Cavistons, which includes the fishmongers and food store next door, is something of a fixture of the seaside suburb of Glasthule on the south side of the city. Plus, it just had a bougie new revamp. Irish seafood plays a starring role on the menu—there are oysters, house seafood chowder, pan-tossed crab claws from the coastal waters of County Clare, poached fish, and surf and turf in the form of sirloin, crevettes, and bearnaise sauce. Try and grab a table on the first floor, where you are also treated to panoramic views of the sea across Dublin Bay.
You won’t regret the trip out to the hidden gem of Volpe Nera, which is worth the effort despite being tucked in one of south Dublin’s well-heeled neighborhoods. The menu favors Italy, but chef Barry Sun’s Chinese heritage also shines through. Dishes and ingredients change with the seasons, but must-eats include the cep dumplings in a delicate Asian-style broth and sage and spelt gnocchi, which is rarely off the menu due to their popularity with the restaurant’s many regulars.
It might be a slightly unlikely spot for a two-star Michelin restaurant, but Australian-born chef-owner Damien Grey continues to wow diners at Liath, a tiny Dublin restaurant hidden in a covered market off Blackrock’s main street. Tasting menus are an explosion of unexpected flavor combinations, all delivered with hyper-seasonal ingredients—some appearing on the menu for just a few days.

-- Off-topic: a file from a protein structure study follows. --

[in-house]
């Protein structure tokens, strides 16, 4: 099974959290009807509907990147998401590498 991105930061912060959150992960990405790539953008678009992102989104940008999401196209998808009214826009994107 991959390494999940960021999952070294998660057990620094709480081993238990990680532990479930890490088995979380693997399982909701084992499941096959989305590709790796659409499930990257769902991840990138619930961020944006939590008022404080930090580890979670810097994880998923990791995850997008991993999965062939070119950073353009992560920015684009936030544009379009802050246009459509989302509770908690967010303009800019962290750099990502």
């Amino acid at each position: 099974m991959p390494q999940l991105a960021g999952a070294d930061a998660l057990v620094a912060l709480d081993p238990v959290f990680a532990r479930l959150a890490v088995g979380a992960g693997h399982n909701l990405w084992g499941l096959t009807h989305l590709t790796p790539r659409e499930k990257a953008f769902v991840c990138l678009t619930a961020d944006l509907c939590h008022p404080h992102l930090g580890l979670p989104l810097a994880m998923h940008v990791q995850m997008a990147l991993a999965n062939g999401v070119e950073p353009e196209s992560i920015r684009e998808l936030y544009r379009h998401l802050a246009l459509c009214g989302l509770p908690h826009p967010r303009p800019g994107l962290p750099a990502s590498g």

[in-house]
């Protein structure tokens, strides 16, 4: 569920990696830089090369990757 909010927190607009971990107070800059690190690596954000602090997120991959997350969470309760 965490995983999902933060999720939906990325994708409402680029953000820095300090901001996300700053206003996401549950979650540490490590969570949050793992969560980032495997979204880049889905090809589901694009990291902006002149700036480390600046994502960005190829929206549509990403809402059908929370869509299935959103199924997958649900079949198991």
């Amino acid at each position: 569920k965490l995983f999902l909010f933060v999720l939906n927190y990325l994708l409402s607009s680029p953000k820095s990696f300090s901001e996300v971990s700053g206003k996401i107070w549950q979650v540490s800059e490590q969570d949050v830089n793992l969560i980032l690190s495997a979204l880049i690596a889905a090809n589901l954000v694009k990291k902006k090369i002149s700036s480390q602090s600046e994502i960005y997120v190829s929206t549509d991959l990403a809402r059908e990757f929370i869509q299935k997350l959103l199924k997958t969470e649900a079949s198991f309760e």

For one of Dublin’s more elevated fish and chip experiences, perch at one of the stools along the bar or wall of the diminutive Fish Shop in Smithfield. With a handful of small plates to start—oysters, smoked haddock croquettes, or a single gilda—the main event is a selection of sustainably sourced species from Irish coastal waters. Options span hake, haddock, brill, and plaice, which can be served without the crisp beer batter, and hand-cut chunky chips. Accompany it with a glass of something from the highly selective wine list of sherries, regular and skin contact vintages, and Champagnes from a range of new and old-world producers.
When it opened its first outlet on Dublin’s buzzy Wexford Street in 2013, word quickly got around and Bunsen immediately shot to the top of the list for Dublin’s best burgers. Now with seven outlets dotted around the city and suburbs as well as outposts in Cork and Belfast, this micro-chain’s popularity and quality remain undimmed. The formula is deceptively simple: hamburgers and cheeseburgers delivered in the form of perfectly sized prime beef patties, baked buns, and all the usual toppings. Plus, there are three types of fries to choose from when only a burger will fill that hunger gap.
Book well in advance for a table at Pickle, one of the city’s standout restaurants that marries the cuisine of Northern India and locally sourced Irish ingredients. Culinary talent obviously runs in this Punjabi-born family—head chef Sunil Ghai’s brother, Rohit Ghai, was the original chef at Mayfair’s Michelin-starred Gymkhana and now runs Chelsea restaurant Kutir. Sunil Ghai is dedicated to sourcing the best spices from India and experiments with lots of different techniques like pickling and fermentation. The most popular menu items include the Goat Keema Pao, made with Irish goat meat and the Dal Bukhara Plate; an addictive Punjabi black lentil specialty; and the order-in-advance, slow-braised leg of lamb.
A version of this article originally appeared in Condé Nast Traveller.